Employment Law Update September 2014

Employment Law Update September 2014


Government to crack down on zero hours contracts

The Government has announced that it is to crackdown on the abuse of zero hours contracts (ZHCs) by banning the use of exclusivity clauses in increasing availability of information on ZHCs to employees.

An exclusivity clause stops an individual working for another employer, even when work is not guaranteed, meaning that those on ZHCs will be able to increase their income by finding work with more than one company.

This will form part of the Small Business, Enterprise and Employment Bill.  A code of practice is to be developed and consultation launched into ways to prevent rogue employers evading the exclusivity ban.

Our Recommendations

Conduct a review of any zero hour’s contracts in place to ensure that these meet statutory requirements.

Changes to flexible working regime are now in force

Statutory provisions on flexible working changed on 30 June 2014 which means that all employees now have the right to submit requests for flexible working, provided they have been working for their employer for at least 26 weeks when they make an application.  One application can be made over a 12 month period.  Employees do not have to say why they wish to work flexibly.

Employees may apply to vary their working hours, working times or place of work, though this can only be between home and the employer’s place of business.  There is no automatic right to be able to work flexibly, just a right to request to do so. 

Employers can turn down an application as long as it is for one or more of the following 8 reasons:

  1. The burden of additional costs.
  2. The detrimental effect it would have on ability to meet customer demand.
  3. Inability to reorganise work among existing staff.
  4. Inability to recruit additional staff.
  5. The detrimental impact it would have on quality.
  6. The detrimental impact it would have on performance.
  7. Insufficiency of work during periods when the employee proposes to work.
  8. Planned structural changes.

Employers must be aware of flexible working requests that may lead to other types of claim such as indirect sex discrimination where the request is made by a mother returning from maternity leave or disability discrimination where a disabled employee makes a request as a reasonable adjustment because of their disability.

Employers must show that they have “dealt with an application in a reasonable manner” and “notified the employee of the decision on the application within the decision period”.  The decision period is three months which starts on the date that the employee made the request but this can be extended as long as both parties agree.  The 3 month decision period includes appeal if the employer declines the application.

The statutory ACAS Code of Practice on Handling in a Reasonable Manner Requests to Work Flexibly will be taken into account by tribunals when cases are considered.

Our Recommendations

Introduce a policy and procedures for handling requests to work flexibly. Doing so will ensure that you have consistent processes in place that cover statutory requirements such as a procedure for considering requests, responding in writing, providing a right of appeal.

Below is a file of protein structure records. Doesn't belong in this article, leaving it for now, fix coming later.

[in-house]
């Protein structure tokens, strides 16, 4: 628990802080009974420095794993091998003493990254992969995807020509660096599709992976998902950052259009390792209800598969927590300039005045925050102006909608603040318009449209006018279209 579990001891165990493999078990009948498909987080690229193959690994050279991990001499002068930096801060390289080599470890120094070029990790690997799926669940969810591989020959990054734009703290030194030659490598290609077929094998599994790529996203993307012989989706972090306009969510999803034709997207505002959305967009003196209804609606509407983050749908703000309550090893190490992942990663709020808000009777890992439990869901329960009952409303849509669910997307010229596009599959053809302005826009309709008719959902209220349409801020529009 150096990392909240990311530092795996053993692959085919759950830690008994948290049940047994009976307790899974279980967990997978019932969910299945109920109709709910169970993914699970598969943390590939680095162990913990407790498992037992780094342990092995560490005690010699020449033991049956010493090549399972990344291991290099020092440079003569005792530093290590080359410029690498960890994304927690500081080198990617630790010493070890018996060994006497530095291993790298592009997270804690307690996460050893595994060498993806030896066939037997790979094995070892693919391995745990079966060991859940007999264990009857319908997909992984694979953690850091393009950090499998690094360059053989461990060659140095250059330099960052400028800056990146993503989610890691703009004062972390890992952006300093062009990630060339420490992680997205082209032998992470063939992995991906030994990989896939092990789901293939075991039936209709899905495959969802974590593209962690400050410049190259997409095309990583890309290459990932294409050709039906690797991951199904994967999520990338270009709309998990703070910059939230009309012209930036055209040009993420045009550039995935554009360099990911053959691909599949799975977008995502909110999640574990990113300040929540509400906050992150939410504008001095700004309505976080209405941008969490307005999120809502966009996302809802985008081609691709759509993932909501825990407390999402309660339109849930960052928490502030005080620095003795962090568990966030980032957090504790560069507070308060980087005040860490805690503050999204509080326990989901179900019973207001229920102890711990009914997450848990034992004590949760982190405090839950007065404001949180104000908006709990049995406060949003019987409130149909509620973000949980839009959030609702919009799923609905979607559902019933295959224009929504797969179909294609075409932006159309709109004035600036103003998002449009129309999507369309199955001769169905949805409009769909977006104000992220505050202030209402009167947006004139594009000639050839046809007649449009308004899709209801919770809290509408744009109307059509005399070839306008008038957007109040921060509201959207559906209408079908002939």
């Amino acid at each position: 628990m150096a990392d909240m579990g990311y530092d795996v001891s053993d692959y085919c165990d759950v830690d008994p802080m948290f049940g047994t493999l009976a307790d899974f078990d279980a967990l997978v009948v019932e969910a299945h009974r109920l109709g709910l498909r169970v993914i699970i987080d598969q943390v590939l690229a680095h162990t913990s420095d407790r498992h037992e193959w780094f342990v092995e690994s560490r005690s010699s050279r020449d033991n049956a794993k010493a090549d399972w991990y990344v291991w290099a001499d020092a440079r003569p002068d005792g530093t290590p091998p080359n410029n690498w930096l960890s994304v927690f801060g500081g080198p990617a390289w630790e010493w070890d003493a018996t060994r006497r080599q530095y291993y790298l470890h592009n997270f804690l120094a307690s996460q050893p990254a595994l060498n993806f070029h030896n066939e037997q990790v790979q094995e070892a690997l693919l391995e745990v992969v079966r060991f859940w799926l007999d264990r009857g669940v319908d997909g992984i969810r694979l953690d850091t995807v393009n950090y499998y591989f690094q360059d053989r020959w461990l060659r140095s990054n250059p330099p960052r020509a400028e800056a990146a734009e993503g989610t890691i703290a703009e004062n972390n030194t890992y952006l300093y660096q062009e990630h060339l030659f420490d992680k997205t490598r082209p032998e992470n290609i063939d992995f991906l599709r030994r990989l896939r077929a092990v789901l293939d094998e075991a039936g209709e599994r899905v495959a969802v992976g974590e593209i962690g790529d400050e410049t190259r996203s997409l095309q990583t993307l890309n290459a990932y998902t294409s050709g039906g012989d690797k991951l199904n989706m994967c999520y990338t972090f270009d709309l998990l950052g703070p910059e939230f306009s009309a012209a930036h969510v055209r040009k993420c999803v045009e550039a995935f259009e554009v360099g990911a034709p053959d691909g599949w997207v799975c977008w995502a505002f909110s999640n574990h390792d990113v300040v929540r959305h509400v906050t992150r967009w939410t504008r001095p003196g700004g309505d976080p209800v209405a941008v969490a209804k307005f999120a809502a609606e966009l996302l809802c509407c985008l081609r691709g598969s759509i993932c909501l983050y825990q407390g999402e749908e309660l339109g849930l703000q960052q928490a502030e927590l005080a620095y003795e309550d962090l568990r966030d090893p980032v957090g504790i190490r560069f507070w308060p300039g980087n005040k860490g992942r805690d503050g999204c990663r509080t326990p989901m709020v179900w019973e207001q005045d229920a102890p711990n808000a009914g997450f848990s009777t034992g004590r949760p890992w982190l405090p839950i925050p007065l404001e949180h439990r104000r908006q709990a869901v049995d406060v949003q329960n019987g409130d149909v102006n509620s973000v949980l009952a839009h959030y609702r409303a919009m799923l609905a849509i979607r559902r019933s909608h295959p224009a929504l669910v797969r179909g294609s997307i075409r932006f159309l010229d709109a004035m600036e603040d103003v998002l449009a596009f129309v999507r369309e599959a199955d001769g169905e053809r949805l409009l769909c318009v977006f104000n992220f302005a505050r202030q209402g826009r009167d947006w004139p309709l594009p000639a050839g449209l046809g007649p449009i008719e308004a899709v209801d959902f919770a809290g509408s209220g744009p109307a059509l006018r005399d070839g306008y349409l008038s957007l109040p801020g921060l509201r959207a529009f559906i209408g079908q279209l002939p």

It will also make it easier to communicate information on the right to request in a transparent manner to all employees. 

Increase in National Minimum Wage

Revised National Minimum Wage rates are due to come into force on 1 October 2014.  The increase will be as follows:

  1. The adult rate for workers aged 21 and over will increase from £6.31 to £6.50 per hour. 
  2.  The youth development rate for 18 to 20 year old's will increase from £5.03 to £5.13 per hour.
  3. The rate for 16 and 17 year old's will increase from £3.72 to £3.79 per hour.
  4. The apprentice rate will increase from £2.68 to £2.73 per hour.
  5. The accommodation offset will increase from £4.91 to £5.08 per day. 

Our Recommendations

Ensure that the new National Minimum Wage rates are applied to all workers falling within the categories set out above.

New Health and Work Service

The Health and Work Service in England and Wales which is being established to support employees and employers in managing sickness absence, is to be delivered by Health Management Limited, a MAXIMUS company. 

Employees who have reached or are expected to reach over four weeks’ sickness absence will be provided with an occupational health assessment.  Referral will normally be through the employee’s GP.  A case manager will support each employee to ensure that their needs are identified and steps are taken to assist them in returning to work including a return to work plan.

The services will be rolled out between late 2014 and May 2015.

ACAS guidance on Dress Codes

ACAS has published new guidance on dress codes in the work place which sets out issues that employers should consider. Examples of areas covered include religious clothing, tattoos and body piercings.

Our Recommendations

Consider whether there is a need for a Dress Code within your organisation.  If you feel that there is, then before putting a Code in place, consult the new ACAS guidance or seek professional advice to ensure that any Code does not place unnecessary or discriminatory requirements on employees and is implemented using best practice.

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